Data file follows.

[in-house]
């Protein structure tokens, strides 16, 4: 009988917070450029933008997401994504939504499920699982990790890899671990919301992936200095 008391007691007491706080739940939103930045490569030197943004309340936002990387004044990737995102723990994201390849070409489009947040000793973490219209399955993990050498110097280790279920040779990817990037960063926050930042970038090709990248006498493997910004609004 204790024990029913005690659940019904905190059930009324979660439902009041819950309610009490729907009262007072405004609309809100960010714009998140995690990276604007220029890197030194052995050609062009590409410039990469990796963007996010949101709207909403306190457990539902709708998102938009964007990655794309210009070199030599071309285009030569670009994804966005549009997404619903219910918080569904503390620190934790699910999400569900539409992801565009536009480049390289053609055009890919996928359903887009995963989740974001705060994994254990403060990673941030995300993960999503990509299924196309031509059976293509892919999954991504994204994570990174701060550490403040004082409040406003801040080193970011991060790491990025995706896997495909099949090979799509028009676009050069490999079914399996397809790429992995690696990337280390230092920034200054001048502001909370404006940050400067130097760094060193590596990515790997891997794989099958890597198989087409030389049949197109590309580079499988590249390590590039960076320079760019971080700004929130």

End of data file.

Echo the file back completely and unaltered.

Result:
[in-house]
């Protein structure tokens, strides 16, 4: 009988917070450029933008997401994504939504499920699982990790890899671990919301992936200095 008391007691007491706080739940939103930045490569030197943004309340936002990387004044990737995102723990994201390849070409489009947040000793973490219209399955993990050498110097280790279920040779990817990037960063926050930042970038090709990248006498493997910004609004 204790024990029913005690659940019904905190059930009324979660439902009041819950309610009490729907009262007072405004609309809100960010714009998140995690990276604007220029890197030194052995050609062009590409410039990469990796963007996010949101709207909403306190457990539902709708998102938009964007990655794309210009070199030599071309285009030569670009994804966005549009997404619903219910918080569904503390620190934790699910999400569900539409992801565009536009480049390289053609055009890919996928359903887009995963989740974001705060994994254990403060990673941030995300993960999503990509299924196309031509059976293509892919999954991504994204994570990174701060550490403040004082409040406003801040080193970011991060790491990025995706896997495909099949090979799509028009676009050069490999079914399996397809790429992995690696990337280390230092920034200054001048502001909370404006940050400067130097760094060193590596990515790997891997794989099958890597198989087409030389049949197109590309580079499988590249390590590039960076320079760019971080700004929130």